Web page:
The purpose of the present study was to investigate the independent and interdependent construal of the self in relation to the cultural difference and personality traits. A scale developed by Kiuchi (1995) to measure the person on the dimension of independent versus interdependent, the SII was administered to three groups of students. The were: (1) 81 college students who once lived in Europe or America, (2) 99 students of a college of music, and (3) 296 undergraduates of other majors and backgrouds. Mean SII scores clearly showed that the first group gave the highest priority to independent construal of the self, the second music college group follows them, and the last group of regular undergraduates gave the highest priority to interdependent construal of the self. In addition, SII scores were shown to have significant correlations with social anxiety, self monitoring, sex identity, and self-esteem. Implication of these results are discussed.
In this study, scales were developed to measure responses to negative aspects of others' and own self enhancing presentation, and relationships among the scales and self-consciousness were examined. With factor analysis, the scale for responses to others' self-enhancing presentation was divided into three subscales: emotional, critical, and empathic. The scale for those of own self enhancing presentation was similarly divided into three: disliking, analytical, and accepting. The scales and self-consciousness scale (translated by Sakamoto, 1989) were administered to 373 university and professional school students (204 male and 169 female). The main findings were as follows: 1) Self-disliking and analytical subjects had high public self-consciousness and social anxiety, and tended to show high emotionality toward other's self enhancing presentation. 2) Self accepting subjects had high public selfconsciousness, and responded empathically, but not emotionally, to other's self enhancing presentation.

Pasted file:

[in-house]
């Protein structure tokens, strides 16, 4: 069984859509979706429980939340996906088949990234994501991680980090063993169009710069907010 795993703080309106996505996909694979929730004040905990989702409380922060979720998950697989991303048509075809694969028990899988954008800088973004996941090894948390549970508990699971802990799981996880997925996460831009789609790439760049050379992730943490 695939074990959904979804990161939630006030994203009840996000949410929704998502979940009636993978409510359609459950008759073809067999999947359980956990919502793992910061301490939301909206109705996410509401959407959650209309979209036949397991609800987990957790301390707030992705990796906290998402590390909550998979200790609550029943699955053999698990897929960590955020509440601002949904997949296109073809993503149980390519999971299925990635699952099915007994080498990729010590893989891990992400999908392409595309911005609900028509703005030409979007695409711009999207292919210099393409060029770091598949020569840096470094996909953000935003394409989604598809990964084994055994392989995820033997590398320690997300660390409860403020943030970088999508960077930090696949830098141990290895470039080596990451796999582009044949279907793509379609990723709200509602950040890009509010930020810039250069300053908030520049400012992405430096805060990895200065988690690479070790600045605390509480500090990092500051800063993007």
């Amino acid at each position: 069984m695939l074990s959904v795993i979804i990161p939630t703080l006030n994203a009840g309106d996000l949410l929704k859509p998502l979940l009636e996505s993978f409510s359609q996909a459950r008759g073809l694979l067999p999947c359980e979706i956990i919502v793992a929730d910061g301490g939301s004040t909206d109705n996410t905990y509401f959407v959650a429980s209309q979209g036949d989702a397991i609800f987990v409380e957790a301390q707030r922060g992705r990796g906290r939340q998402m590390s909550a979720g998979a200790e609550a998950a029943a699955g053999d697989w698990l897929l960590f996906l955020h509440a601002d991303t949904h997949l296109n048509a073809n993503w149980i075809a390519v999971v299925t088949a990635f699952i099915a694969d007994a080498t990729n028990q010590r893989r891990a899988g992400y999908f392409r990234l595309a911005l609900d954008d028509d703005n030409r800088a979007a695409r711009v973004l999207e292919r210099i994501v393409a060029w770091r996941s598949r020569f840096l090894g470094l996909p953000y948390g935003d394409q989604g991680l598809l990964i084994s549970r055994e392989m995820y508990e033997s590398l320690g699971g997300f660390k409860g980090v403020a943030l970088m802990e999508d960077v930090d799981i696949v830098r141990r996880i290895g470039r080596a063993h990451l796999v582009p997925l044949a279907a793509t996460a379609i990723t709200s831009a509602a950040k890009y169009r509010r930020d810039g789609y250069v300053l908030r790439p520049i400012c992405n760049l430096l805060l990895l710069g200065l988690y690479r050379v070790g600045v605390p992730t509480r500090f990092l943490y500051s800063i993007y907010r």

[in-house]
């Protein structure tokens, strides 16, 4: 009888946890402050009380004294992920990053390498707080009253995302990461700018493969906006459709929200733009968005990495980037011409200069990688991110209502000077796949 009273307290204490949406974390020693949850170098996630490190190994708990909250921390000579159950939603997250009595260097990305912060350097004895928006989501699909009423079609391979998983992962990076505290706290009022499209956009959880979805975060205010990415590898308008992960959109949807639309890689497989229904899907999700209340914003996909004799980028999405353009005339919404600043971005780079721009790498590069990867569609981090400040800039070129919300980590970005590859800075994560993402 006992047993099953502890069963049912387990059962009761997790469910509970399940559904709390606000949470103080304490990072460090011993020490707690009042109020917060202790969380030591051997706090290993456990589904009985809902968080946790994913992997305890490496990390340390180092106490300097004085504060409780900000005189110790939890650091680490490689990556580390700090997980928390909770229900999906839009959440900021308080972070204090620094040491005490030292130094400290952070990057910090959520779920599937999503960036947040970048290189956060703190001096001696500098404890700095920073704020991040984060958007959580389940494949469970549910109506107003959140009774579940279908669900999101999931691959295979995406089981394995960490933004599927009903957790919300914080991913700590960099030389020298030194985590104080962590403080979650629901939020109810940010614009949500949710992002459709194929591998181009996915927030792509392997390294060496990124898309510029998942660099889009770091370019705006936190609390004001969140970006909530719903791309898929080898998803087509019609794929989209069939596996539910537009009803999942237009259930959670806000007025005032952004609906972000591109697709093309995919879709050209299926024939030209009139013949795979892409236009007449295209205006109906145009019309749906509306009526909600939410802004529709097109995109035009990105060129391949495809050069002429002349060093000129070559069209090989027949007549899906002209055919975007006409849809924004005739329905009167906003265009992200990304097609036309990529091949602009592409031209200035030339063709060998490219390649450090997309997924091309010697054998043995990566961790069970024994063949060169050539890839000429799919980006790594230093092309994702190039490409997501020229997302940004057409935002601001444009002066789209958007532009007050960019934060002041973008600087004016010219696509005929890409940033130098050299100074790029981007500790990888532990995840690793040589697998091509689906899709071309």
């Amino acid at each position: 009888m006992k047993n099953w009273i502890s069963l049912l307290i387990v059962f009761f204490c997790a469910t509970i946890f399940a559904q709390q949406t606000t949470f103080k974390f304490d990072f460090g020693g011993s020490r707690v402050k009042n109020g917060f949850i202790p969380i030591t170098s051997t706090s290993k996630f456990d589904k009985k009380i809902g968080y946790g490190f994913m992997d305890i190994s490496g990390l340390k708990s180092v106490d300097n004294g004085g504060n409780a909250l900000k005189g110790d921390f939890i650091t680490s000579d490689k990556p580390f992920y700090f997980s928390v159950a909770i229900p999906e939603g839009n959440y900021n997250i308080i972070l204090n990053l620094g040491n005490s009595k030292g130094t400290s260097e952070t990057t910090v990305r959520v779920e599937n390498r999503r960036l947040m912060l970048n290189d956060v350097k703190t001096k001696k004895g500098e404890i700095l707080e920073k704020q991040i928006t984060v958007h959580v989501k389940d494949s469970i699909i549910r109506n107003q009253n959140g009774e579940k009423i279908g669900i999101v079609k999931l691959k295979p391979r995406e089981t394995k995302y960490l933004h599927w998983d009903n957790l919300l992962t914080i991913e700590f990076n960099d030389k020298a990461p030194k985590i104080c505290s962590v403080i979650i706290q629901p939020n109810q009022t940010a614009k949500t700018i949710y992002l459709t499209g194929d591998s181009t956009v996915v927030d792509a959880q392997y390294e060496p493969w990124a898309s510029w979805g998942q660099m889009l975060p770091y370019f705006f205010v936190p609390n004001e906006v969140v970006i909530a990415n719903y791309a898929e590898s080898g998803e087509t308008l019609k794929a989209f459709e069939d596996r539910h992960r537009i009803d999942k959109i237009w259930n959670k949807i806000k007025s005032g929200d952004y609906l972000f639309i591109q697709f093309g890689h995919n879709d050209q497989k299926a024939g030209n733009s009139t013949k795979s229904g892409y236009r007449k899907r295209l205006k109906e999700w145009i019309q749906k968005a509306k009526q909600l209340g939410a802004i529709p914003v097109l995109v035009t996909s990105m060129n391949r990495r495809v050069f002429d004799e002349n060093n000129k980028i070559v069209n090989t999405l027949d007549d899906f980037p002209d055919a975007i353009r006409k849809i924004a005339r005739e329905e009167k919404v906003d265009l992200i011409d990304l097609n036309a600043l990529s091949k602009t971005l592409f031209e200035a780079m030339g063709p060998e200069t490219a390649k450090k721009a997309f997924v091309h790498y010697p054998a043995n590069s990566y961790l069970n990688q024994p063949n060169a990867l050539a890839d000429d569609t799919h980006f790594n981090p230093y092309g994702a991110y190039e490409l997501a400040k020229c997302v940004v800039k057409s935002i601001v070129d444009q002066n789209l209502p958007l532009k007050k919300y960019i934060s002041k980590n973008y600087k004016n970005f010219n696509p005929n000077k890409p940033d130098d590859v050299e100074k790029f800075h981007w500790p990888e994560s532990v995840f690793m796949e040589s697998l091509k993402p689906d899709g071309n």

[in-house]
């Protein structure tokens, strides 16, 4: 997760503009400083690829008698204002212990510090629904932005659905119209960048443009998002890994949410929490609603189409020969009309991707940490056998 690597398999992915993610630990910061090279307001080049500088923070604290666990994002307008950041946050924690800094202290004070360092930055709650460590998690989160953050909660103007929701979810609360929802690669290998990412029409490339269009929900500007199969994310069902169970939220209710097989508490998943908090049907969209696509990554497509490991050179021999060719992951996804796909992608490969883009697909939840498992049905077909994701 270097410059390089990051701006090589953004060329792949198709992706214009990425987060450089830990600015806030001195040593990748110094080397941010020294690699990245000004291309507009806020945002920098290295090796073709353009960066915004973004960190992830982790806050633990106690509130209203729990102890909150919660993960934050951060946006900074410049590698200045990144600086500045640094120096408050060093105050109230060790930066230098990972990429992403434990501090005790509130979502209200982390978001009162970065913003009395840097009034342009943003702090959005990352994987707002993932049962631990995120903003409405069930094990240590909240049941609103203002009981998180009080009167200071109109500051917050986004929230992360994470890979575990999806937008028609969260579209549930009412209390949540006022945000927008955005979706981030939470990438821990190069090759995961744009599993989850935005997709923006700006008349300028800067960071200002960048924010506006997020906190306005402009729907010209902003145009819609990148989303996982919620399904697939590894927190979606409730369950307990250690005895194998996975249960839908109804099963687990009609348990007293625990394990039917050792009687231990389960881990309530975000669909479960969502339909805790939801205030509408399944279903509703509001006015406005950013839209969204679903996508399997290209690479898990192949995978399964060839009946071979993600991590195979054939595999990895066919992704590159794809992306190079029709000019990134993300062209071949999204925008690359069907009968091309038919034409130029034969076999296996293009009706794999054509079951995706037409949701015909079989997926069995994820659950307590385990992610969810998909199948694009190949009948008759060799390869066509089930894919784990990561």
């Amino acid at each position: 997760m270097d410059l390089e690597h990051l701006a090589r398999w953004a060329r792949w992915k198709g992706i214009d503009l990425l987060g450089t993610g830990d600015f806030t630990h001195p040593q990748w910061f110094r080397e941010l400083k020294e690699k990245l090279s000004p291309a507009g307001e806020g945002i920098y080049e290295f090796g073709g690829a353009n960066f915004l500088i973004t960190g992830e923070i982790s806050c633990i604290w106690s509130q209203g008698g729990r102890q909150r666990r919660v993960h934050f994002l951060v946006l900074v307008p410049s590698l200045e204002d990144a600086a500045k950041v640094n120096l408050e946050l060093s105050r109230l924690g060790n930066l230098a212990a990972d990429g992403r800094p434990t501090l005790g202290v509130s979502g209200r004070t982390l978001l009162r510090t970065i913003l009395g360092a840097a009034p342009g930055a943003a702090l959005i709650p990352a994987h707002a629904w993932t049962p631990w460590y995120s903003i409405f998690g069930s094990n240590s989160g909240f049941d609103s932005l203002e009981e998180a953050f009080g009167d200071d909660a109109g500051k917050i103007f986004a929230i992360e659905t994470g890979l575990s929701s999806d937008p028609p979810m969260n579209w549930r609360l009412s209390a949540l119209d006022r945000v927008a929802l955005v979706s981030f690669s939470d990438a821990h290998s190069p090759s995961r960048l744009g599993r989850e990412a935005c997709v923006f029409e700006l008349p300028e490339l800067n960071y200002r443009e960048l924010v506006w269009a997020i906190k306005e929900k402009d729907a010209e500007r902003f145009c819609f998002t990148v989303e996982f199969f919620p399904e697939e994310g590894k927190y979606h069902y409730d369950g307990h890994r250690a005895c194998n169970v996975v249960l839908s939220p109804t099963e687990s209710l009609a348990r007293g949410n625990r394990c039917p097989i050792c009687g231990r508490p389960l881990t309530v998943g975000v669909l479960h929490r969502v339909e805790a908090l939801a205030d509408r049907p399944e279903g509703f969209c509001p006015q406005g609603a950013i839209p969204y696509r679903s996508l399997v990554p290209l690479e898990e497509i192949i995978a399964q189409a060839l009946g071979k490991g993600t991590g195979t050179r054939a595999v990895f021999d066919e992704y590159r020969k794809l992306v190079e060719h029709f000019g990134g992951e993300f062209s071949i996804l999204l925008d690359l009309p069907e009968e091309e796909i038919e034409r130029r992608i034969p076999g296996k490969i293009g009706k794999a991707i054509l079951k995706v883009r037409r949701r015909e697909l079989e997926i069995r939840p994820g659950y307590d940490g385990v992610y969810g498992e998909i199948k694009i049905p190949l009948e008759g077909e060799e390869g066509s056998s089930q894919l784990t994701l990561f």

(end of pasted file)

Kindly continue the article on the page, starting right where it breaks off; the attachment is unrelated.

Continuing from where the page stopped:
Distress responses of rats like screams are aversive for other rats. This study was conducted to determine some of the conditions affecting these aversive properties. Eighteen rats were trained to press a lever to obtain food on a FR4 schedule, then assigned to Shock-experienced group (SE), Overshadow group (OS), and Control group (CNT). SE received three 1-second shocks (1 mA) a day for two days in a grid-floor box. The procedure for OS was the same as that for SE except that a 40-W lamp was lit 30 seconds before the onset of the shock. CNT received neither lights nor shocks. During the next eight days, rats received FR4 schedule with the same procedure as for training except that lights (40 W) or screams (65dB) were presented for 1 minute. When lights were presented OS showed marked response suppression but SE and CNT showed little one. When screams were presented, SE Zrevealed strong suppression although CNT and OS showed weak one. These results indicate that aversion to screams was determined by Pavlovian conditioning.